Reinfeldt, said to dislike hard liquor and to consume wine and beer in moderate amounts, started "Conservative Youth" and formed a bond with the mother party taking over the youth league in 1987. In 1988 he became a secretary in the Stockholm Municipality Council, he was active in student politics while studying at Stockholm University becoming chairman of the student party "Borgerliga Studenter – Opposition'68" between 1988 and 1989. He became chairman of the Moderate Youth League's Stockholm branch in 1990, the following year was elected a member of the Riksdag. In the Swedish general election of 1991 the Moderate Party and its allies had considerable success, leading to the formation of a centre-right coalition government under Moderate Party leader and Prime Minister Carl Bildt; the 1991 government was the first centre-right government in Sweden since 1982. From 1992 to 1995 Reinfeldt was the chairman of the Moderate Youth League, he ousted the former chairman Ulf Kristersson at the controver
Stockholm is the capital of Sweden and the most populous urban area in the Nordic countries. The city stretches across fourteen islands. Just outside the city and along the coast is the island chain of the Stockholm archipelago; the area has been settled since the Stone Age, in the 6th millennium BC, was founded as a city in 1252 by Swedish statesman Birger Jarl. It is the capital of Stockholm County. Stockholm is the cultural, media and economic centre of Sweden; the Stockholm region alone accounts for over a third of the country's GDP, is among the top 10 regions in Europe by GDP per capita. It is an important global city, the main centre for corporate headquarters in the Nordic region; the city is home to some of Europe's top ranking universities, such as the Stockholm School of Economics, Karolinska Institute and Royal Institute of Technology. It hosts the annual Nobel Prize ceremonies and banquet at the Stockholm Concert Hall and Stockholm City Hall. One of the city's most prized museums, the Vasa Museum, is the most visited non-art museum in Scandinavia.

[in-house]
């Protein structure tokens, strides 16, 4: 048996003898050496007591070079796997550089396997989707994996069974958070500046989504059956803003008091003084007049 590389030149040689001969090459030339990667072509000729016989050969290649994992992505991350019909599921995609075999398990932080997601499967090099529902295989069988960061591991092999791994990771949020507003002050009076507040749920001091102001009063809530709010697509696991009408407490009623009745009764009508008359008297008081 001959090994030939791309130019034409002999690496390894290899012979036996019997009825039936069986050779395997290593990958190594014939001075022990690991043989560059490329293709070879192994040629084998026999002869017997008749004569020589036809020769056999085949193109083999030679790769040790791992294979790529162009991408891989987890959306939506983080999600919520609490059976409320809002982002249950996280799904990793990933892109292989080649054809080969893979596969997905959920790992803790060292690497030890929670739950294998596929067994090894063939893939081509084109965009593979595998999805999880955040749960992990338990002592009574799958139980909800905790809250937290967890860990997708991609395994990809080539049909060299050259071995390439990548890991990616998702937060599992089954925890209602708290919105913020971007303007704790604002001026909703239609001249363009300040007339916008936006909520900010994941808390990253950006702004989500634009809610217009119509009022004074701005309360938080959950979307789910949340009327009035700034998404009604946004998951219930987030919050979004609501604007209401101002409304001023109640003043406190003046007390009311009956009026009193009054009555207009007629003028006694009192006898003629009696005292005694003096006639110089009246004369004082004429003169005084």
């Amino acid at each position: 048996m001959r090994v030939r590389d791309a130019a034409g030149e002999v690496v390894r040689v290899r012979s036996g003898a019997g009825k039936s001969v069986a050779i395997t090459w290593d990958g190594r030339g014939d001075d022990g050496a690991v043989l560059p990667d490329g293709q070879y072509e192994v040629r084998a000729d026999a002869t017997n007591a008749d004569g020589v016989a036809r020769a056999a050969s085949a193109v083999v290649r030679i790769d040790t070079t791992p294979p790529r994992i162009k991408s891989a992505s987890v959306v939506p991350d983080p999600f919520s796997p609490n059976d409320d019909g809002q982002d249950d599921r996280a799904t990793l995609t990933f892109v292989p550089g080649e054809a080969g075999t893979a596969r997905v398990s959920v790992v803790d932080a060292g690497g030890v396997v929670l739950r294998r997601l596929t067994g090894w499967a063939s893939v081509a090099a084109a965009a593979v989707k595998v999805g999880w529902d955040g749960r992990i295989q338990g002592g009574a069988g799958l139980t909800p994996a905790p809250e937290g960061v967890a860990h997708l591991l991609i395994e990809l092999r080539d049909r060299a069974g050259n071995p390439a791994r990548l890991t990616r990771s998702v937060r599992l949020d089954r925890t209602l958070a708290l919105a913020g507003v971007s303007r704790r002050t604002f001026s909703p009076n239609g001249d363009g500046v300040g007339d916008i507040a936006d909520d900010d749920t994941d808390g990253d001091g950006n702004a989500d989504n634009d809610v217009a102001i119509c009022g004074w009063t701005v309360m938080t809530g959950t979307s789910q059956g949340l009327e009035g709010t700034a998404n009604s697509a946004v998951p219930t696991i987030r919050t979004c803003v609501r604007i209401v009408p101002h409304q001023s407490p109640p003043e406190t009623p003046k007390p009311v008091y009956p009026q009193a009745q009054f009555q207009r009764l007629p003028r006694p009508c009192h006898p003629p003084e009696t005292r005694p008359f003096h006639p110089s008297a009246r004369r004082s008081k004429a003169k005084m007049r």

The Stockholm metro, opened in 1950, is well known for the decor of its stations. Sweden's national football arena is located north of the city centre, in Solna. Ericsson Globe, the national indoor arena, is in the southern part of the city; the city was the host of the 1912 Summer Olympics, hosted the equestrian portion of the 1956 Summer Olympics otherwise held in Melbourne, Australia. Stockholm is the seat of the Swedish government and most of its agencies, including the highest courts in the judiciary, the official residencies of the Swedish monarch and the Prime Minister; the government has its seat in the Rosenbad building, the Riksdag is seated in the Parliament House, the Prime Minister's residence is adjacent at Sager House. Stockholm Palace is the official residence and principal workplace of the Swedish monarch, while Drottningholm Palace, a World Heritage Site on the outskirts of Stockholm, serves as the Royal Family's private residence. After the Ice Age, around 8,000 BC, there were many people living in what is today the Stockholm area, but as temperatures dropped, inhabitants moved south.